So what can be done for students whose behavior is not initiated with a trigger? The immediate adjustment can come from simply lowering the difficulty of the task by increasing the simplicity of it. For example, using a binder requires more effort, some papers are not hole punched and even opening the clips can be complicated. As opposed to a folder or accordion file in which the papers can simply be put into a pocket.

The easiest, simplest filing system is the backpack. I will see students simply stuffing papers into their backpack, the trigger succeeded in producing the action to organize but motivation was low enough that students found the simplest method to fulfill the task. A conflict of interest arises when students are more motivated to have a lighter backpack and then a myriad of solutions to resolve the issue may occur. Finding the appropriate level of simplicity while maximizing effectiveness is key to maintaining the repetitive behaviors of organization.

The long-term change is in motivation, of course this is the more difficult, but I will attempt to address the different perspectives on motivation in my next post.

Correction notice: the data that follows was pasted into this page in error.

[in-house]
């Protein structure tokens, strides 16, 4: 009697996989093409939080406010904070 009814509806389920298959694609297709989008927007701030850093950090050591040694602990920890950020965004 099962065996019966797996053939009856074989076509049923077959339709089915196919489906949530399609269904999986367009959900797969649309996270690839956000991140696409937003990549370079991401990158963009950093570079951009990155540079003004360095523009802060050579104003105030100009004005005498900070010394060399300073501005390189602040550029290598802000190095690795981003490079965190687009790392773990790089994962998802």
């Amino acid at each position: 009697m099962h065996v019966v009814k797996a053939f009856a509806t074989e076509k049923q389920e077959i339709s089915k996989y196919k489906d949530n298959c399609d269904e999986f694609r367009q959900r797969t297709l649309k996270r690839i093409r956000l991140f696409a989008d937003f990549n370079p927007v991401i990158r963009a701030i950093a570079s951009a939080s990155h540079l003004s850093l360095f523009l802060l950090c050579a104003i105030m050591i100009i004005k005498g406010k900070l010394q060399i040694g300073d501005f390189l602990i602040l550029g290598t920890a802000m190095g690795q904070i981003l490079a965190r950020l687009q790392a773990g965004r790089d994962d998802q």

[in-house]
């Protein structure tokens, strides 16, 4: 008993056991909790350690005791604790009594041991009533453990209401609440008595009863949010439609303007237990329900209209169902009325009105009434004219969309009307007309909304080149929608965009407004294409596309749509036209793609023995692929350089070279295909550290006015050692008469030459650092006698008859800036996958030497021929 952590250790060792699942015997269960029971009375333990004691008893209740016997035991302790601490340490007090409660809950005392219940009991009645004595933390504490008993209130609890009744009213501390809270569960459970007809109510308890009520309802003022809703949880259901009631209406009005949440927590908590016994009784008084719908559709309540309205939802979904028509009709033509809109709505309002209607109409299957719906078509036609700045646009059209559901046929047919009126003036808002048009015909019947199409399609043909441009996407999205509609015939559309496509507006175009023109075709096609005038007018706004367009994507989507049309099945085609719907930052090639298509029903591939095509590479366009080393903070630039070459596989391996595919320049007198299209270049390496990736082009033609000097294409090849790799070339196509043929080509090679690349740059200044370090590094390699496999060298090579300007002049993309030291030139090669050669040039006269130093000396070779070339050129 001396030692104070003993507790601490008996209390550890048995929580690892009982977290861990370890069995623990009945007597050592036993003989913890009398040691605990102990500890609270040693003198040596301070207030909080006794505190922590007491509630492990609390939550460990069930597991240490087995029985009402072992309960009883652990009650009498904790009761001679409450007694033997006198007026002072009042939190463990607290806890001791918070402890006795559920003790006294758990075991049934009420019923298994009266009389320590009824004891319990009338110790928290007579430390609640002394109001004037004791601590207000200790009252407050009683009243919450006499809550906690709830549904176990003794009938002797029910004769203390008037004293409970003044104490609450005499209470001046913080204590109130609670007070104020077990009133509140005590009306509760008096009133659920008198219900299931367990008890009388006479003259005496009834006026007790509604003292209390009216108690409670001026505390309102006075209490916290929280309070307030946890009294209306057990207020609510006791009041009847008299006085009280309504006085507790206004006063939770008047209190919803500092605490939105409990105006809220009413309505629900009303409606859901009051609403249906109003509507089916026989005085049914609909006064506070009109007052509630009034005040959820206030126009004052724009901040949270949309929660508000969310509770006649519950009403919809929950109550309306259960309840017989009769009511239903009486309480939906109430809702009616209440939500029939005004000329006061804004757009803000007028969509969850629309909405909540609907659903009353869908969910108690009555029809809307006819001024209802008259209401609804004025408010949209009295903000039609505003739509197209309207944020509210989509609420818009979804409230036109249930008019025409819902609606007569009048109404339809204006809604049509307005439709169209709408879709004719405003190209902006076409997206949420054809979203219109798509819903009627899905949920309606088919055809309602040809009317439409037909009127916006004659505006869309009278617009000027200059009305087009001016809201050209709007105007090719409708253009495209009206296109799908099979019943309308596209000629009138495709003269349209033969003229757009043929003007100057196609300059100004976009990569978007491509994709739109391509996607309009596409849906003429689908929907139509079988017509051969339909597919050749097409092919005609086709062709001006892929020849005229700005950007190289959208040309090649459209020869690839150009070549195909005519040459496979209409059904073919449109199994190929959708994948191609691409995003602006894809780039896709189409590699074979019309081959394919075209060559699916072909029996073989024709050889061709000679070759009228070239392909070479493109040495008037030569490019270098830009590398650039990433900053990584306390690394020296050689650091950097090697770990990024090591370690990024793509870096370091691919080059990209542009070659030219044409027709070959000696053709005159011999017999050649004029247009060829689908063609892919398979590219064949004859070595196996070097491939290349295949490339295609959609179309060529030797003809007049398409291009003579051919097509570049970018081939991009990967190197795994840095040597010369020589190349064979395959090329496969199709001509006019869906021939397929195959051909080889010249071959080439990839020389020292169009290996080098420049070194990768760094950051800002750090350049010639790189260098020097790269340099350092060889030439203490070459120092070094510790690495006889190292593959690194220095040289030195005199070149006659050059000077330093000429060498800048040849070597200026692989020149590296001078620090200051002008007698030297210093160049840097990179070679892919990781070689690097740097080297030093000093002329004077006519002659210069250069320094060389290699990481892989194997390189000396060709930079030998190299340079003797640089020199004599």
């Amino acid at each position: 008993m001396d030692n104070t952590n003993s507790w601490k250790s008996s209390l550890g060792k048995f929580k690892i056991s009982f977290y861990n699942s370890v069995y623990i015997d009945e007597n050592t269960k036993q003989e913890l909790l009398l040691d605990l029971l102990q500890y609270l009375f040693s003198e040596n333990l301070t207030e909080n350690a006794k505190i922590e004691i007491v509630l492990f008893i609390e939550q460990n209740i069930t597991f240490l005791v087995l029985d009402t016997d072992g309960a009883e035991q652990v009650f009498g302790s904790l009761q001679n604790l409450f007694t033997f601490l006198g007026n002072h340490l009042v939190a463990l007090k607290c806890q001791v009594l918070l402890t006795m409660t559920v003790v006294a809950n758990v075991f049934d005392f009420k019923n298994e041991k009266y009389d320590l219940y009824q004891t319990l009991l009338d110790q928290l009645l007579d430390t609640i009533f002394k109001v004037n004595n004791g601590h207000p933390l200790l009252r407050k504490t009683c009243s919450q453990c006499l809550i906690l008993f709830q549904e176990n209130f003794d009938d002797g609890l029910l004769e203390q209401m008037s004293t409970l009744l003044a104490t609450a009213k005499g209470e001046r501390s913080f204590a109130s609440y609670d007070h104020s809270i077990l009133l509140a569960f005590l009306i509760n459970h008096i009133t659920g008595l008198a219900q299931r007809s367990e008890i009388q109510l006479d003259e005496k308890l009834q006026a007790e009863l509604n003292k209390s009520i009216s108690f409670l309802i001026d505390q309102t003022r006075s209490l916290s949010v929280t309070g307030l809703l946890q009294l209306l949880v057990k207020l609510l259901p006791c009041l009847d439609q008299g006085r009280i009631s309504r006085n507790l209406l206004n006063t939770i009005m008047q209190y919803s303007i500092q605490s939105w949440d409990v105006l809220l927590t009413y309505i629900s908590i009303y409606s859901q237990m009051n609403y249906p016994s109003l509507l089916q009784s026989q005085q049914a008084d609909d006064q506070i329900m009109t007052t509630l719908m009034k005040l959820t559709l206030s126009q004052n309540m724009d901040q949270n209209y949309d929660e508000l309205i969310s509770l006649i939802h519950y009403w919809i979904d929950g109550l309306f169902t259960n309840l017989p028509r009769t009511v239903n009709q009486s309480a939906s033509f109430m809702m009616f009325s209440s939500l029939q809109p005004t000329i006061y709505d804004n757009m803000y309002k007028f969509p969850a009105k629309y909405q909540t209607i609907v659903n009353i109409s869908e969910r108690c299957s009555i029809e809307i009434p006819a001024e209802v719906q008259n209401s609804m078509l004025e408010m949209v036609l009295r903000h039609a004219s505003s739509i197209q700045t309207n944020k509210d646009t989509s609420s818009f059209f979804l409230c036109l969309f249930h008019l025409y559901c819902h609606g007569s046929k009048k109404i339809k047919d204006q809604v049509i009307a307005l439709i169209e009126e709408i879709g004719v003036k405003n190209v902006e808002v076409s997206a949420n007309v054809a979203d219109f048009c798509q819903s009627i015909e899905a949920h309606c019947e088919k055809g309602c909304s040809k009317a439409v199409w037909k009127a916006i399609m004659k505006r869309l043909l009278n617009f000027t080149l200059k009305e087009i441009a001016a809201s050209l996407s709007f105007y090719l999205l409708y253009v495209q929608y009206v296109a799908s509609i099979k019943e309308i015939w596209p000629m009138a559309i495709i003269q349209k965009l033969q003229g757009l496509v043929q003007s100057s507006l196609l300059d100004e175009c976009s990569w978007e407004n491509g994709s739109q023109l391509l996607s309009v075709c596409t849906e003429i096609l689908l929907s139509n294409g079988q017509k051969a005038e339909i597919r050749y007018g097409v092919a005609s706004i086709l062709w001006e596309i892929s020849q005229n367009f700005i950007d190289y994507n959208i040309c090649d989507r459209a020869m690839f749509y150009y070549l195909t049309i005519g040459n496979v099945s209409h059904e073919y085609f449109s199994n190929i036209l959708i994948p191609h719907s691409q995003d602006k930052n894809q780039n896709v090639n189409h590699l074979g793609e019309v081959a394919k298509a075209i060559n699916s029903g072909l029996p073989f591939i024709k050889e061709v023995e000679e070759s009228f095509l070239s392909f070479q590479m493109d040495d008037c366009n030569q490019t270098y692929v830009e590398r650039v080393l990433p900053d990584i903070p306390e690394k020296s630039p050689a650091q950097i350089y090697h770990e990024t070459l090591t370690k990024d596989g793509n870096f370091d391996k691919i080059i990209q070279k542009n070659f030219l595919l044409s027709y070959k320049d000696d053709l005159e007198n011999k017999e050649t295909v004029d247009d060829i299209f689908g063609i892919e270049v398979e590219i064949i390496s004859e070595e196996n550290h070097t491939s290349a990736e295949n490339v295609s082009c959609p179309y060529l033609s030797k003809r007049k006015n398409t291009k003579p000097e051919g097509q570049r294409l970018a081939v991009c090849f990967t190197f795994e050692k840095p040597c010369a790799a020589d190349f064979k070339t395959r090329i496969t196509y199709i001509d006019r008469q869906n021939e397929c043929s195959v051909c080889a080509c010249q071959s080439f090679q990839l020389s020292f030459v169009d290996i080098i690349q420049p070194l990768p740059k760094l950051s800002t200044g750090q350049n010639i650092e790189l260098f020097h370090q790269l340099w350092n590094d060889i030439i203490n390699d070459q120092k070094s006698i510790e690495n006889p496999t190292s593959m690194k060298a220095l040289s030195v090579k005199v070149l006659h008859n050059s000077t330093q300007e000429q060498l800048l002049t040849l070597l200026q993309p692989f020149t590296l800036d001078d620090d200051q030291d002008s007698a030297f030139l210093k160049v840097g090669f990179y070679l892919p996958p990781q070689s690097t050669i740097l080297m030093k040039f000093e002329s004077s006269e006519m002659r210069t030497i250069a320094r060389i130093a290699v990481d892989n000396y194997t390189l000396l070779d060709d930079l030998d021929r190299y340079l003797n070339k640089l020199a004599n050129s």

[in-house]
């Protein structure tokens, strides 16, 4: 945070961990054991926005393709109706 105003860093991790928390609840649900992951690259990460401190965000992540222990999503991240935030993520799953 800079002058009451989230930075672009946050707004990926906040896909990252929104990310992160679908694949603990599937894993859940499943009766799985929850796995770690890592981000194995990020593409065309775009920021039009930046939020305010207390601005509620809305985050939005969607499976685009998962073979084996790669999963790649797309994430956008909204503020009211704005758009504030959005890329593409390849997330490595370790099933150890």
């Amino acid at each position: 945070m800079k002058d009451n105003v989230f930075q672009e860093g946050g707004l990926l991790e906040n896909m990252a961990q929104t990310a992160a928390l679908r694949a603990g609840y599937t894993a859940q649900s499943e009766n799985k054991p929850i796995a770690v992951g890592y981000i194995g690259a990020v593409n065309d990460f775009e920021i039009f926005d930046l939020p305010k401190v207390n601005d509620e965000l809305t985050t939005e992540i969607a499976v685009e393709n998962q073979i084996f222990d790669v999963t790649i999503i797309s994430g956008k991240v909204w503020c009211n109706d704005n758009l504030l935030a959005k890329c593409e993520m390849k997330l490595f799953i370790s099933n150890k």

The views and opinions expressed in the column are those of the author and do not necessarily reflect the views of ARLnow.com.

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Honest Teacher: Sometimes Teachers Don’t Know the Answer

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This sponsored column is written by Peter Bui, founder of The Honest Teacher. An Arlington native and former teacher, Peter offers private tutoring services that focus on the individual needs of students and emphasize the core values of confidence, independence and resilience.

Sometimes teachers don’t know the answer, most of the time they won’t admit it.

Students, parents, and administrations trust that teachers know what they are teaching. But sometimes, a teacher takes that trust for granted and it’s hard to admit it when he  doesn’t know the answer.

A great teacher will prepare or at least have an understanding of the material on such a deep level, that he is able to teach the lesson to anyone. But not everyone can be great.

A good teacher will try his best, he knows the material and will explain it in multiple ways, hoping one way is the key to having students get it. A bad teacher is one that’s faking it and just trying to get through the lesson.